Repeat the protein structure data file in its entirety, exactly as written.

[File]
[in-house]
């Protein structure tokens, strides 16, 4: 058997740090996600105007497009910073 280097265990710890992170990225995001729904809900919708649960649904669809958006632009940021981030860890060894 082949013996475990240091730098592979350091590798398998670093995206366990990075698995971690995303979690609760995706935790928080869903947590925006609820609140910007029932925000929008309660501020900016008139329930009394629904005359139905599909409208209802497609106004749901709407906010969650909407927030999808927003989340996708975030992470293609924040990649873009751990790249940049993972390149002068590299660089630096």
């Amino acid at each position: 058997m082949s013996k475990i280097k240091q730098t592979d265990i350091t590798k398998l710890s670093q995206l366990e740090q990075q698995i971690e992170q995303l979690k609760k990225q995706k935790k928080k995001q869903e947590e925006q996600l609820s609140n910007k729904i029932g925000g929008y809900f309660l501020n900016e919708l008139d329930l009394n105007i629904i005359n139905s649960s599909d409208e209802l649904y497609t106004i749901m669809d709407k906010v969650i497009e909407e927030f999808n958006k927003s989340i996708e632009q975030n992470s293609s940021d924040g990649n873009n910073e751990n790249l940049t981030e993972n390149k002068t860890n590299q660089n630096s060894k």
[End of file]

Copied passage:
[in-house]
């Protein structure tokens, strides 16, 4: 058997740090996600105007497009910073 280097265990710890992170990225995001729904809900919708649960649904669809958006632009940021981030860890060894 082949013996475990240091730098592979350091590798398998670093995206366990990075698995971690995303979690609760995706935790928080869903947590925006609820609140910007029932925000929008309660501020900016008139329930009394629904005359139905599909409208209802497609106004749901709407906010969650909407927030999808927003989340996708975030992470293609924040990649873009751990790249940049993972390149002068590299660089630096």
């Amino acid at each position: 058997m082949s013996k475990i280097k240091q730098t592979d265990i350091t590798k398998l710890s670093q995206l366990e740090q990075q698995i971690e992170q995303l979690k609760k990225q995706k935790k928080k995001q869903e947590e925006q996600l609820s609140n910007k729904i029932g925000g929008y809900f309660l501020n900016e919708l008139d329930l009394n105007i629904i005359n139905s649960s599909d409208e209802l649904y497609t106004i749901m669809d709407k906010v969650i497009e909407e927030f999808n958006k927003s989340i996708e632009q975030n992470s293609s940021d924040g990649n873009n910073e751990n790249l940049t981030e993972n390149k002068t860890n590299q660089n630096s060894k």